Last week, a reader wrote in to ask:

“I’m stuck thinking my work might not be professional enough to get me clients. Should I take more courses focused on leveling up my technical skills before I start working on my freelance business?”


You should start working on your freelance business at the same time as you’re honing your craft.

Here’s why.

Accumulating vs. Applying Knowledge

It’s never been easier to accumulate knowledge. There are thousands of tutorials on Youtube and thousands more you can buy. We can now download knowledge from the best in the industry, straight to our laptops.

These tutorials and classes follow a pattern we’ve been taught since our first days at school – pick a new skill to learn, watch the teacher demonstrate how it’s done, do our homework and get our grades.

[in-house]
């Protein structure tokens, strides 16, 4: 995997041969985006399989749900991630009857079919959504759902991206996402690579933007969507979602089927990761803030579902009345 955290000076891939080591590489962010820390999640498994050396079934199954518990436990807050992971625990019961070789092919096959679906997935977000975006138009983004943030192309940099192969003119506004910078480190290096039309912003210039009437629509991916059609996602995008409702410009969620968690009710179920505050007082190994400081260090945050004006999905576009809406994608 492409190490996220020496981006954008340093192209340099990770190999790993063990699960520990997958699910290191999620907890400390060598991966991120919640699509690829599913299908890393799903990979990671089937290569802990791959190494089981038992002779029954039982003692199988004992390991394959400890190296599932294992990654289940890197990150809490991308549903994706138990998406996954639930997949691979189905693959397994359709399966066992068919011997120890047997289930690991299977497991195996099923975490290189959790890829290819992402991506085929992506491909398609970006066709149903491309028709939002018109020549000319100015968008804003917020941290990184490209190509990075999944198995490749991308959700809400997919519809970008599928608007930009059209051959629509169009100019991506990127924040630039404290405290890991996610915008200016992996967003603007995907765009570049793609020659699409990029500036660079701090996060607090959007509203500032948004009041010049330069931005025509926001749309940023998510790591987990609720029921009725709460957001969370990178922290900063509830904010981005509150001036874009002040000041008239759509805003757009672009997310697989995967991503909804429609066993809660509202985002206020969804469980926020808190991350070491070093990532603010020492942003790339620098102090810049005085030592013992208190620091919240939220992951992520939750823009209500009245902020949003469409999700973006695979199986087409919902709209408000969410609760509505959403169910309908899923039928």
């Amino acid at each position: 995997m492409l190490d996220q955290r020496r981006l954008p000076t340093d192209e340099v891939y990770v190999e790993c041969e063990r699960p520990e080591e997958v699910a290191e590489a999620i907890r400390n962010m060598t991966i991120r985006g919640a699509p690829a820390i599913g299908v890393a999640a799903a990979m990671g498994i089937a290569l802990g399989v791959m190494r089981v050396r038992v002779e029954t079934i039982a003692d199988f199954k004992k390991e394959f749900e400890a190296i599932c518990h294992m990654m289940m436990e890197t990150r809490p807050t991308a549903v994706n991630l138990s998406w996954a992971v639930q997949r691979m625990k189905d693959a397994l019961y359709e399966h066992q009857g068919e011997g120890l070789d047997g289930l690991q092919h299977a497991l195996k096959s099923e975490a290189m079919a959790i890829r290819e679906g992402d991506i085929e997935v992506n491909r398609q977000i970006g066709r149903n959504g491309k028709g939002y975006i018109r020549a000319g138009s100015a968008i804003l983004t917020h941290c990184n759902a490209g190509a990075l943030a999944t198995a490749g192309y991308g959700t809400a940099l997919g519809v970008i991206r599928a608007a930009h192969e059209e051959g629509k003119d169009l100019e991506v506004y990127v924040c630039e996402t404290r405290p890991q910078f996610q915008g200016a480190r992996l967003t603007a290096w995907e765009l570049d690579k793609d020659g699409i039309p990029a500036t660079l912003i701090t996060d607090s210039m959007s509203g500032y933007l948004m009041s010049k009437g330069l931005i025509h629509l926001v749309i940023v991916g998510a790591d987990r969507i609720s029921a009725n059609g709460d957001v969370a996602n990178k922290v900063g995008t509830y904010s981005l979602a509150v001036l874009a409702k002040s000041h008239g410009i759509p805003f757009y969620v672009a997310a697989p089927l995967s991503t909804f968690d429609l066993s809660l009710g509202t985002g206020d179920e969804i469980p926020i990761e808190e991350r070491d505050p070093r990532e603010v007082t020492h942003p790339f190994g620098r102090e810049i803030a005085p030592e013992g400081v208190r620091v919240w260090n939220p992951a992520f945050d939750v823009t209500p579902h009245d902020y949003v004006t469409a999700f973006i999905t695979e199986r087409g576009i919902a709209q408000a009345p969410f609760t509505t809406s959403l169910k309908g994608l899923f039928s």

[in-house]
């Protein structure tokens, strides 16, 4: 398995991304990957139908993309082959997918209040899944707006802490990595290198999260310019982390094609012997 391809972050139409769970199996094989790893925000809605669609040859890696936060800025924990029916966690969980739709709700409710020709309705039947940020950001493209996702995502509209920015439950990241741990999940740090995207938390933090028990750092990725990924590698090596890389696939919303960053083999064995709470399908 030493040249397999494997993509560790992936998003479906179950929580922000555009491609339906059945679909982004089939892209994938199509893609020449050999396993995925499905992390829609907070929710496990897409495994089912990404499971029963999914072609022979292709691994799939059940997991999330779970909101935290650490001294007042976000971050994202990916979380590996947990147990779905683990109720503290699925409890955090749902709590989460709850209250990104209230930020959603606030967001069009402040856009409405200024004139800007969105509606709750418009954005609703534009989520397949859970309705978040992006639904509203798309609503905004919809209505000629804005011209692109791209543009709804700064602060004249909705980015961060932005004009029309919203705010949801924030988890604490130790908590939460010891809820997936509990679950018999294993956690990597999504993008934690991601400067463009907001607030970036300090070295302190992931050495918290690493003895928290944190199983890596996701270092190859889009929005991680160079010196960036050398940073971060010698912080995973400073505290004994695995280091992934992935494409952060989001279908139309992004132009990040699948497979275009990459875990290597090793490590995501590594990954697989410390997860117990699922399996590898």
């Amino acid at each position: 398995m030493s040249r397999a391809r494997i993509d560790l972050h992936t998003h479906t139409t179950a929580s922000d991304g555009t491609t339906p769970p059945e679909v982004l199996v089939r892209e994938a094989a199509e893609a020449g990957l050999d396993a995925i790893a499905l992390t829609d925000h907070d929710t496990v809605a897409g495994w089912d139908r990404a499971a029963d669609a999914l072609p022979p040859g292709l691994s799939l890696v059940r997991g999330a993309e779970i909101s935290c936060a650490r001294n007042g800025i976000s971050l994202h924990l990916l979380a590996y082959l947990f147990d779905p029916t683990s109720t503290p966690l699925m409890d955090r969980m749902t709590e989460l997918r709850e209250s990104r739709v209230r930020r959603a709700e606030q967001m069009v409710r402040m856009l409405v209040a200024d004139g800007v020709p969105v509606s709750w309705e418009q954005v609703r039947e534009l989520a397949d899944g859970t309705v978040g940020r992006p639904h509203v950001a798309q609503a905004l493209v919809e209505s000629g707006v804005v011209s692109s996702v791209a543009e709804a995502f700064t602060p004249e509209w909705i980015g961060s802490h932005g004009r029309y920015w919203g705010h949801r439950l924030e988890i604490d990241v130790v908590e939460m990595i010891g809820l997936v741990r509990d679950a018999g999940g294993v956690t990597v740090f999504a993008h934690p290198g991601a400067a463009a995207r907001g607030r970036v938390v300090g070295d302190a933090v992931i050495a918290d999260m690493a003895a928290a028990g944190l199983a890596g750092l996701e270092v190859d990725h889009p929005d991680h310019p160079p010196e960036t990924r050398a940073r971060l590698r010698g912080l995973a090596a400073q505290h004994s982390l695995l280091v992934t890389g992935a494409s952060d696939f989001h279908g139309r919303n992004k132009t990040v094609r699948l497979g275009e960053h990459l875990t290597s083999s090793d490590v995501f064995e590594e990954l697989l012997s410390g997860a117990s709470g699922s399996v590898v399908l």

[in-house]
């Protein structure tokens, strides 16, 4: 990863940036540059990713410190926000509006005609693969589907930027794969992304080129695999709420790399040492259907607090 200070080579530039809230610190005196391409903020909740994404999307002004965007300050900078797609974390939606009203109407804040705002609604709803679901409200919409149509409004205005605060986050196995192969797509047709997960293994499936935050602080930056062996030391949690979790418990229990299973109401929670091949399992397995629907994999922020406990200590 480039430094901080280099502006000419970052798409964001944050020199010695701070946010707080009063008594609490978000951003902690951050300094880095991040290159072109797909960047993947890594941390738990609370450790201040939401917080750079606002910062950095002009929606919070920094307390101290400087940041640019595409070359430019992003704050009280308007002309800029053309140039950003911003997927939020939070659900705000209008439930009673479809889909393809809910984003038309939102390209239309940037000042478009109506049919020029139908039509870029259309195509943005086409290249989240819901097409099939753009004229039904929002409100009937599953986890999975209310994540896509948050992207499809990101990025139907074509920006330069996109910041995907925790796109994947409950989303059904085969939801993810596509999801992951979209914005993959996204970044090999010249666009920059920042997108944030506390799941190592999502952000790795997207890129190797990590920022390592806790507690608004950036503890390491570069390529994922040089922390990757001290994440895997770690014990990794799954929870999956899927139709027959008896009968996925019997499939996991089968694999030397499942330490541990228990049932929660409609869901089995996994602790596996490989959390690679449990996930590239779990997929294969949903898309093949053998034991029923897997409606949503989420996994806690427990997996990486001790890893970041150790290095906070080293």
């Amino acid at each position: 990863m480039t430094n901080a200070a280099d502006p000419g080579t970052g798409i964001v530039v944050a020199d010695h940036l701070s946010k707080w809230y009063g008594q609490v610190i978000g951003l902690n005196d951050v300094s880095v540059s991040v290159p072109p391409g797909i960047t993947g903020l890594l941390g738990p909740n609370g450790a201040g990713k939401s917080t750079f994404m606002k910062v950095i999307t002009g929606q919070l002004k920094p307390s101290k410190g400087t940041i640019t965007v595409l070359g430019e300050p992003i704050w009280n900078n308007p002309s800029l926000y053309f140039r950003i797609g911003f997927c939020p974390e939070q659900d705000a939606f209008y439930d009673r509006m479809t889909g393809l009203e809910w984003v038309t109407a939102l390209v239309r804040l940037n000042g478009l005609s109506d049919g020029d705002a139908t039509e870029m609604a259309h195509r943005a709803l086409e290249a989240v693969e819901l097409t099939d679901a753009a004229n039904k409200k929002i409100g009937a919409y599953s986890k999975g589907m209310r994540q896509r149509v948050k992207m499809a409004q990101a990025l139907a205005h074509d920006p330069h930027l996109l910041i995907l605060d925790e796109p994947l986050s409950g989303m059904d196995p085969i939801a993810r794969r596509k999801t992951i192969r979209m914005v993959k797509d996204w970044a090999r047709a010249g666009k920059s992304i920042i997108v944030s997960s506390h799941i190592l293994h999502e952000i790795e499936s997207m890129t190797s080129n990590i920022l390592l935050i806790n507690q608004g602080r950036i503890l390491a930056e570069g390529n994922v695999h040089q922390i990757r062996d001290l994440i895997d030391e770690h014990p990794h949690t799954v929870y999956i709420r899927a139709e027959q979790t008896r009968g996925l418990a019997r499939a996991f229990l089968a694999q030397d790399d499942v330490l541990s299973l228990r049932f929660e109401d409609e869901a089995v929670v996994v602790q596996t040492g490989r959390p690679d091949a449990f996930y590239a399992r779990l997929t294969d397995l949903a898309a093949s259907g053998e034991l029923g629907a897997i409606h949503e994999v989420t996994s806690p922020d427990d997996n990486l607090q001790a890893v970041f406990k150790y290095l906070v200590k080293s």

When we learn new skills, we do everything in sequence:

This is how we’ve been accumulating new skills and new knowledge throughout our school years and beyond.

Now, applying knowledge is different. 

When I take a motion design course, I’m operating on one level – the accumulation level – which has to do with the content of the lectures, funnelling theories and techniques off the page (or video) and into my brain.

The second level – application – has less to do with content and more to do with how well I can make connections between a broad range of skills. When I’m negotiating with clients, managing schedules and selling my work I’m setting the stage to land projects where I can apply the knowledge I’ve accumulated. Without this second level, I can’t make full use of my accumulated knowledge.

Applying knowledge is hard

We’ve talked about the two levels of knowledge: accumulation and application. We clearly need both – knowledge without application is the professor lost in the ivory tower; application without knowledge is the dumb orc. 

But here’s where we’re prone to get stuck.